“You speak of him in the past tense, Karl,” my grandfather remarked. “May we take it that is where he now belongs?”
“The only good news I bring the Council tonight,” Hoffer said. “The police, as we all know, are helpless in these affairs, so when Lentini sent a message demanding ransom, I scraped the necessary amount together, met him myself as stipulated on the Bellona road. He took the money and laughed in my face when I asked for my stepdaughter. He had decided to keep her for himself.”
“Strange,” my grandfather cut in smoothly. “I had always understood that Serafino lacked some of the essential equipment necessary to a Don Juan.”
Hoffer paused, glancing at him sharply, and countered with exactly the right remark. “It was not me he was attacking in behaving in this way. He was showing his contempt for the Society – for all of us.” He shrugged and spread his arms wide. “I couldn’t sit back and do nothing while the wretched girl suffered untold indignities at the hands of his men. In the past I have had the occasion to use the services of an Irish soldier of fortune, a Colonel Burke, well known for his exploits as a mercenary in the Congo. It seemed to me that a man of his stamp might be able to do what no one else could – penetrate the fastnesses of the Cammarata and bring my stepdaughter to safety. I flew to Crete where I met Burke, who agreed to take on this hazardous undertaking with the assistance of three men who had served under him in the Congo.”
He’d even got me interested now and the silence in the salon wouldn’t have been out of place in a cathedral cloister.
“It was when Colonel Burke and his men arrived that I discovered an amazing thing. One of them was the capo’s grandson, a young man named Wyatt.”
The ball was well into Barbaccia’s court. He caught it neatly; had, I suspected, been waiting for it.
He coughed and managed to look serious. “You all know my daughter and her son came to live with me after her American husband was killed in Korea. She died as the direct result of the action of some filthy assassin who had intended to end my days. Unfortunately my grandson blamed me in part for what had happened to his mother.” It was obviously the night for the baring of souls. “We became estranged and the boy, then aged nineteen, ran away. I lost sight of him for some time, then learned he was serving in the Congo as a mercenary. He came to see me the other night with this man Burke and told me why they were in Sicily. I was astonished at his story because I couldn’t understand why Karl had not come to me for help, but I presumed he had his reasons.”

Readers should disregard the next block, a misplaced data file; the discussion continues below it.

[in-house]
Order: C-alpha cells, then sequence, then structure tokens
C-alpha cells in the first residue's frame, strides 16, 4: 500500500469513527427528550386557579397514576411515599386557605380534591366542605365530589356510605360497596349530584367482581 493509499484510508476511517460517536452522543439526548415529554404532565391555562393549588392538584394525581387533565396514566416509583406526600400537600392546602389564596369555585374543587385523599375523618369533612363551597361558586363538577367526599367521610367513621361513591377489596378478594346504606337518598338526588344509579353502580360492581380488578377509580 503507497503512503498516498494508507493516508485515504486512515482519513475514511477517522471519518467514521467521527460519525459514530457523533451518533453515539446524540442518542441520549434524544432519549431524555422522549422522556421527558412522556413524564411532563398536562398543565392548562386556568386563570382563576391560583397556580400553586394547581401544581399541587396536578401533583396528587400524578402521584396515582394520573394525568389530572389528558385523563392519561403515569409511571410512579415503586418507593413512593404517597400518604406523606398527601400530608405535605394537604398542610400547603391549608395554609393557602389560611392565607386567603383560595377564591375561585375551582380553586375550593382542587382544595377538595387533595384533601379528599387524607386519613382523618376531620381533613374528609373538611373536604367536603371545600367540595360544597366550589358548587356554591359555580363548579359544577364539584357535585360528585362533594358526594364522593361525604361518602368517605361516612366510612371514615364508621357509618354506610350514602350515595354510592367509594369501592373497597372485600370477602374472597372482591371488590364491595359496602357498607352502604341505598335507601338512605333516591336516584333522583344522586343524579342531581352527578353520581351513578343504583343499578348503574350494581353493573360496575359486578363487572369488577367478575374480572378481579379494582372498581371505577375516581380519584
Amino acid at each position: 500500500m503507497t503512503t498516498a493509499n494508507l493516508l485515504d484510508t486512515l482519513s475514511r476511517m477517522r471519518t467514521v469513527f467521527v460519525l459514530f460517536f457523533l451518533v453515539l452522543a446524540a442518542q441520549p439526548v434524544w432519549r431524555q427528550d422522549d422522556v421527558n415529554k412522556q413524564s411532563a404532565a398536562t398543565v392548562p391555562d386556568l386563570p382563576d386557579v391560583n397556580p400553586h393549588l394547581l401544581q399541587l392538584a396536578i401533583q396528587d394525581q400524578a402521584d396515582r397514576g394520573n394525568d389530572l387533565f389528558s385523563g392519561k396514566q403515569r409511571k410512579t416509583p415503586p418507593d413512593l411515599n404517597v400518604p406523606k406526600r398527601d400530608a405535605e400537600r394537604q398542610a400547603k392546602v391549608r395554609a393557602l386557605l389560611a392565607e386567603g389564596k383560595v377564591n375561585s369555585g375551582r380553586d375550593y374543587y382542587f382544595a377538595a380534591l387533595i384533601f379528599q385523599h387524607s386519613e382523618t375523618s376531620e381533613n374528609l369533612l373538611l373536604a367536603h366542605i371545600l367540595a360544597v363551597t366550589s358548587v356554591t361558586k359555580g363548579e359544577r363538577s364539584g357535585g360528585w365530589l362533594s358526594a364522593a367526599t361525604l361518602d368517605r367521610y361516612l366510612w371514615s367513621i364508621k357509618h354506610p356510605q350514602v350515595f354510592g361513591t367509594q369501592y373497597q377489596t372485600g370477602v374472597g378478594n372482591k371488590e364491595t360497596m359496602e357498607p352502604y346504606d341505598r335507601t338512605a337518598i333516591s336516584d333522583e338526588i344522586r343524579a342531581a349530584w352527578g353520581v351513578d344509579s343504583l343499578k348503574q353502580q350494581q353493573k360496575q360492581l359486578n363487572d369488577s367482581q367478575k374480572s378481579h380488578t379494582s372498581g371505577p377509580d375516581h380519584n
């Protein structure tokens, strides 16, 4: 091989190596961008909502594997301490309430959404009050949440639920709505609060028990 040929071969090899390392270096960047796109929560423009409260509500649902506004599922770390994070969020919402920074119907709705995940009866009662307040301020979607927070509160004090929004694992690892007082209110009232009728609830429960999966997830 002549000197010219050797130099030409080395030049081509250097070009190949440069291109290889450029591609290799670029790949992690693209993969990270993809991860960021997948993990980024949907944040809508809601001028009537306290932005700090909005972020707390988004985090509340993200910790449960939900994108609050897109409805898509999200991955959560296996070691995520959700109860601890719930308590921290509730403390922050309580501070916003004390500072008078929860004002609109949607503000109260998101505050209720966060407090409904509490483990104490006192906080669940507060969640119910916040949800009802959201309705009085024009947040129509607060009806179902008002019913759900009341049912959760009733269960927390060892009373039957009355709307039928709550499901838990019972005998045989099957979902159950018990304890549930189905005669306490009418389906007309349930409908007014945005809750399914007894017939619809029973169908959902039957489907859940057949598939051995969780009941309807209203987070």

“Help?” Hoffer spread his arms again, appealing to the assembled Council. “How could anyone help? My only hope lay in Burke and his men.” And then, as if it had only just occurred to him, he turned rather uncertainly to Barbaccia. “I had nothing to hide. It seemed to me, under the circumstances, that the fewer who knew about the affair, the better for the girl’s sake.”
“No question of that.” My grandfather nodded. “After all, my grandson gave me a full account of what they intended to do. Parachute into the Cammarata – a daring conception.”
By now, of course, the atmosphere had changed and there was not a man there who didn’t realise that beneath the surface something special was going on between Hoffer and my grandfather.
“I’m sorry the girl was killed,” Barbaccia said. “I know she was close to you, Karl. To lose a daughter gives more than pain. I know.”